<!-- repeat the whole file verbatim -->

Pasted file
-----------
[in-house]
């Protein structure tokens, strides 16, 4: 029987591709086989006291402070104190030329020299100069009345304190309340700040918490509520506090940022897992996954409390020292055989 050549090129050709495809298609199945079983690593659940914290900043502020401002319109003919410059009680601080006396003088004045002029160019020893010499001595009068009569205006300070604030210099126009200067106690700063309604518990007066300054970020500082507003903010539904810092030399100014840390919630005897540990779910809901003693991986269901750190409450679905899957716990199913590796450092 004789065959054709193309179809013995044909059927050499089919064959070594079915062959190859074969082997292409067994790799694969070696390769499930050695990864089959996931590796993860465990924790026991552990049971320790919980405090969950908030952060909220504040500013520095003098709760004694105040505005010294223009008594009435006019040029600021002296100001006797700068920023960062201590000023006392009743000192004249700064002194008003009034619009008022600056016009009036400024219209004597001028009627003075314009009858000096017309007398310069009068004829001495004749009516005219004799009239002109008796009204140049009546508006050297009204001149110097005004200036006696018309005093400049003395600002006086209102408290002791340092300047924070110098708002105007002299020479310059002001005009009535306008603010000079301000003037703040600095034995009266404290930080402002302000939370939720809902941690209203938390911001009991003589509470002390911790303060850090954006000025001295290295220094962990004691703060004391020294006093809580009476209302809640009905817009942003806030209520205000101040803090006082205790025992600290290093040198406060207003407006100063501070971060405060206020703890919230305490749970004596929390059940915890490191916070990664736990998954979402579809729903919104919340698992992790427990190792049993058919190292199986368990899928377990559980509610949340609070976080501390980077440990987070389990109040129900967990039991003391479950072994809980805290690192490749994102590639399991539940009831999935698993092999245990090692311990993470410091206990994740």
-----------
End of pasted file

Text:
[in-house]
């Protein structure tokens, strides 16, 4: 029987591709086989006291402070104190030329020299100069009345304190309340700040918490509520506090940022897992996954409390020292055989 050549090129050709495809298609199945079983690593659940914290900043502020401002319109003919410059009680601080006396003088004045002029160019020893010499001595009068009569205006300070604030210099126009200067106690700063309604518990007066300054970020500082507003903010539904810092030399100014840390919630005897540990779910809901003693991986269901750190409450679905899957716990199913590796450092 004789065959054709193309179809013995044909059927050499089919064959070594079915062959190859074969082997292409067994790799694969070696390769499930050695990864089959996931590796993860465990924790026991552990049971320790919980405090969950908030952060909220504040500013520095003098709760004694105040505005010294223009008594009435006019040029600021002296100001006797700068920023960062201590000023006392009743000192004249700064002194008003009034619009008022600056016009009036400024219209004597001028009627003075314009009858000096017309007398310069009068004829001495004749009516005219004799009239002109008796009204140049009546508006050297009204001149110097005004200036006696018309005093400049003395600002006086209102408290002791340092300047924070110098708002105007002299020479310059002001005009009535306008603010000079301000003037703040600095034995009266404290930080402002302000939370939720809902941690209203938390911001009991003589509470002390911790303060850090954006000025001295290295220094962990004691703060004391020294006093809580009476209302809640009905817009942003806030209520205000101040803090006082205790025992600290290093040198406060207003407006100063501070971060405060206020703890919230305490749970004596929390059940915890490191916070990664736990998954979402579809729903919104919340698992992790427990190792049993058919190292199986368990899928377990559980509610949340609070976080501390980077440990987070389990109040129900967990039991003391479950072994809980805290690192490749994102590639399991539940009831999935698993092999245990090692311990993470410091206990994740």